1. A small fragment of something broken off from the whole; SYN. chip, flake, fleck, scrap.
2. Piece of metal held in horse's mouth by reins and used to control the horse while riding.
3. The cutting part of a drill; usually pointed and threaded and is replaceable in a brace or bitstock or drill press.
ETYM Old Eng. bite, bit, bitt, AS. bite bite, from bîtan to bite, akin to Icel. bit, OS. biti, German biss. Related to Bite, Bit.
(Homonym: bight, byte).
1. A light informal meal; SYN. collation, snack, nosh.
2. A wound resulting from biting.
3. The act of gripping or chewing off with the teeth and jaws; SYN. chomp.
1. Of a size that can be eaten in one bite
2. Being or made small or brief especially so as to be easily manageable
ETYM U. S.
1. A short mixed drink.
2. An appetizer served as a first course at a meal.
1. A large and hurried swallow; SYN. draft, draught, swig.
2. A spasmodic reflex of the throat made as if in swallowing; SYN. gulping.
ETYM Old Fren. morsel, French morceau, Late Lat. morsellus, a dim. from Latin morsus a biting, bite, from mordere to bite; prob. akin to Eng. smart. Related to Smart, Morceau, Mordant, Muse, Muzzle.
1. A small amount of solid food; a mouthful; SYN. bit, bite.
2. A small quantity of anything.
Sip; bite; quantity which fills the mouth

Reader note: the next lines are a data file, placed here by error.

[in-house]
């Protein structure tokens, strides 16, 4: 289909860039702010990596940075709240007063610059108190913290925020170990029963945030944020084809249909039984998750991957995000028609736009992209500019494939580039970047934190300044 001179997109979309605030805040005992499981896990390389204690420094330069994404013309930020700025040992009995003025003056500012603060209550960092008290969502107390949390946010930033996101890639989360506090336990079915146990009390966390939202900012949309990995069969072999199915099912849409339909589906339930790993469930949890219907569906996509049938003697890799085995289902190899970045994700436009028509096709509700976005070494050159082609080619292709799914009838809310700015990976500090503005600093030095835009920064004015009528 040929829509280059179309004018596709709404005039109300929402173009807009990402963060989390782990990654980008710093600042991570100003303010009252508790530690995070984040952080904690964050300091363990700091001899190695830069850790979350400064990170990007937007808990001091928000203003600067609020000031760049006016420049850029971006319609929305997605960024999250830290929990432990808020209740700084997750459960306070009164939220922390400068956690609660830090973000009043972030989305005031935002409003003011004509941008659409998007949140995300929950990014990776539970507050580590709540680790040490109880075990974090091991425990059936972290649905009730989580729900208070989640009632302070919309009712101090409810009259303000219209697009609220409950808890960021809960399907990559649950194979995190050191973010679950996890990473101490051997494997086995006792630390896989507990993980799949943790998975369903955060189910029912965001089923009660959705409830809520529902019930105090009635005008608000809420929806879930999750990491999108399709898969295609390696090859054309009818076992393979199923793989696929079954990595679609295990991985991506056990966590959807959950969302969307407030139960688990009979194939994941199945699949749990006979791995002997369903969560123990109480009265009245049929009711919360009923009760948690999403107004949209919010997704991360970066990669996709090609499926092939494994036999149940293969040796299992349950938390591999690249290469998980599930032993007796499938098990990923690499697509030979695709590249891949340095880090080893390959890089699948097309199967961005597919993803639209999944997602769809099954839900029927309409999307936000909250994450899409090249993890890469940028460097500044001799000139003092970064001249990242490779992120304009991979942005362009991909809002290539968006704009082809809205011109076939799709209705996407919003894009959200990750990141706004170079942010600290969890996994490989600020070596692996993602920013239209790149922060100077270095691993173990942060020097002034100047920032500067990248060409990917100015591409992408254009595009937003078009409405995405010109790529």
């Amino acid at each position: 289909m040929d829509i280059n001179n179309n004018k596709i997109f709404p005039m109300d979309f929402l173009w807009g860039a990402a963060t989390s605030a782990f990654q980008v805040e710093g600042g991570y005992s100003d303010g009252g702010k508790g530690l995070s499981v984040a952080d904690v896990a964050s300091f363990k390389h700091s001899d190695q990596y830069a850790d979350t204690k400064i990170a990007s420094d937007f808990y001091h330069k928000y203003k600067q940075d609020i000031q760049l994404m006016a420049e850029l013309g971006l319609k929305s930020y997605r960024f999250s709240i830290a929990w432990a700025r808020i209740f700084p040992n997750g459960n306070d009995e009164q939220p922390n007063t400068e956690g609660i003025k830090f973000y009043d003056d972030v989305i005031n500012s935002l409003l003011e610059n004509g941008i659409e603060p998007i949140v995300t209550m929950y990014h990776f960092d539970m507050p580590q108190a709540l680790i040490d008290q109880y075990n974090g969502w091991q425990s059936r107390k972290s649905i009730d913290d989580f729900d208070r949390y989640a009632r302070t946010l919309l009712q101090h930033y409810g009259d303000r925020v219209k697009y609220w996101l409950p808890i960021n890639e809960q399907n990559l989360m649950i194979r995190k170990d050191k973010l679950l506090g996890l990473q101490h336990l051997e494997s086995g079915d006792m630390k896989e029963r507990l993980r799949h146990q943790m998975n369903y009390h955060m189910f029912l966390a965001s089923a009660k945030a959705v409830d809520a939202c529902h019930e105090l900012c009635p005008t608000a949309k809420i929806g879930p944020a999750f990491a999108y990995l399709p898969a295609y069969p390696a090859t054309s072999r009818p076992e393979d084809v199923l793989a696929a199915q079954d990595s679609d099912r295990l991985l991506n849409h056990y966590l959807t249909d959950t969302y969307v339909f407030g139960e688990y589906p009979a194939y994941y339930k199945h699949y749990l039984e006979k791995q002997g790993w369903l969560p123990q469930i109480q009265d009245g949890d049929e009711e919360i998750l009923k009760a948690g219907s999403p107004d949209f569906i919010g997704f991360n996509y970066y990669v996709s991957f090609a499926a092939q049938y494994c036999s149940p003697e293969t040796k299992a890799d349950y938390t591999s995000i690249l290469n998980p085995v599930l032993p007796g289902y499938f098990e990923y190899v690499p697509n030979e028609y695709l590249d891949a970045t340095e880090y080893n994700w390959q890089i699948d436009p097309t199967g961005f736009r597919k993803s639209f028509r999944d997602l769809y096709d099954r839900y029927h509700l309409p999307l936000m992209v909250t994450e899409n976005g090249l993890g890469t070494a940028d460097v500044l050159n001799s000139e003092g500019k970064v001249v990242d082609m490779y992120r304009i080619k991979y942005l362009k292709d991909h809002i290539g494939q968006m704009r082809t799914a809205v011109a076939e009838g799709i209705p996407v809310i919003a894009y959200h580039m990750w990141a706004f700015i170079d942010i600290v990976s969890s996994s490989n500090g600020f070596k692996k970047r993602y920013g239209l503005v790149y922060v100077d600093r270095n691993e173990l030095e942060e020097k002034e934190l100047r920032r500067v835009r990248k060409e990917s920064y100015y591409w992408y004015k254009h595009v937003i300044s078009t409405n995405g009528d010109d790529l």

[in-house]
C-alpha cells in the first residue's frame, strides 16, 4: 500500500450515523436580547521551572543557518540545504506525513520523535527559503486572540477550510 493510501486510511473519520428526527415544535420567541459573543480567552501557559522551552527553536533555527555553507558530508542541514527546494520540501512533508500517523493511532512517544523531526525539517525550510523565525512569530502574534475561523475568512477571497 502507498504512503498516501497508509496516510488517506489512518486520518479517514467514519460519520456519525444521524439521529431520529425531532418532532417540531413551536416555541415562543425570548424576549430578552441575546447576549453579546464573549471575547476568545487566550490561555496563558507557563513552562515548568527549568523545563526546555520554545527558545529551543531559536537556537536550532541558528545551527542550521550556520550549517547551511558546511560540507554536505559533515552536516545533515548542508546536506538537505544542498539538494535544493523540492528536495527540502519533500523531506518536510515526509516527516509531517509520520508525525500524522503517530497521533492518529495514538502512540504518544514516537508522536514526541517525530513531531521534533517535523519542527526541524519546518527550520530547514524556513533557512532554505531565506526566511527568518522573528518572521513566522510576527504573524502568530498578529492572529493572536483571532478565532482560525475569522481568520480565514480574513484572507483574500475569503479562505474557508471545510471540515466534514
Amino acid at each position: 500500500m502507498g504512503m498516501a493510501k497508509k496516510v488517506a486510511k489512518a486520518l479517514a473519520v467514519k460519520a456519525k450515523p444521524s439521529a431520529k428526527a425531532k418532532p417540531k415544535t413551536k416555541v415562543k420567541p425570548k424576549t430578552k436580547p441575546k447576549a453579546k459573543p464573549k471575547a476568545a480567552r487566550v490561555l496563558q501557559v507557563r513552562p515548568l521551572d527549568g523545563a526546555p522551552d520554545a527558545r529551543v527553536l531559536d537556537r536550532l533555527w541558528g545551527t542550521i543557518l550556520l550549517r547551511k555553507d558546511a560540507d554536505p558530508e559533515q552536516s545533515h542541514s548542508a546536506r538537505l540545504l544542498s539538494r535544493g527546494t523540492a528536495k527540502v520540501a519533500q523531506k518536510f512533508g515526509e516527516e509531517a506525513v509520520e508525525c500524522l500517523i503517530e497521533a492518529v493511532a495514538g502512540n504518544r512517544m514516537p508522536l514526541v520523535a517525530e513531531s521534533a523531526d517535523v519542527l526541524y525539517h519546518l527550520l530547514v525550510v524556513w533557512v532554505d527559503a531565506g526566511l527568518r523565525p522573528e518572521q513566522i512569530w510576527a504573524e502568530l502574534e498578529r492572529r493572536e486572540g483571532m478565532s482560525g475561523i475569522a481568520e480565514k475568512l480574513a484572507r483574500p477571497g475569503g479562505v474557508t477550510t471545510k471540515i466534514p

The quantity that can be held in the mouth.
1. A small, quick meal.
2. A little bit to eat, especially between regular meals.
1. An abrupt closing (as of the mouth in biting or of scissors in cutting)
2. A small amount; bit
3. An act or instance of seizing abruptly; a sudden snatching at something; a quick short movement; a sudden sharp breaking
4. A sound made by snapping something; a brief sharp and usually irritable speech or retort
5. A sudden spell of weather
6. A catch or fastening that closes or locks with a click
7. A flat brittle cookie — compare gingersnap
9. The condition of being vigorous in body, mind, or spirit; alertness, energy; a pleasing vigorous quality
10. The act of a center's putting the football in play from its position on the ground by quickly passing
(Irregular plural: snatches).
1. A brief period; a brief, fragmentary, or hurried part; bit.
2. A snatching at or of something; an act or instance of kidnapping.
3. A block that can be opened on one side to receive the bight of a rope.
ETYM Old Eng. swalowe, as. swalewe, swealwe; akin to Dutch zwaluw, Old High Germ. swalawa, German schwalbe, Icel. and Swed. svala, Dan. svale.
1. A small amount of liquid food; SYN. sup.
2. The act of swallowing; SYN. drink, deglutition.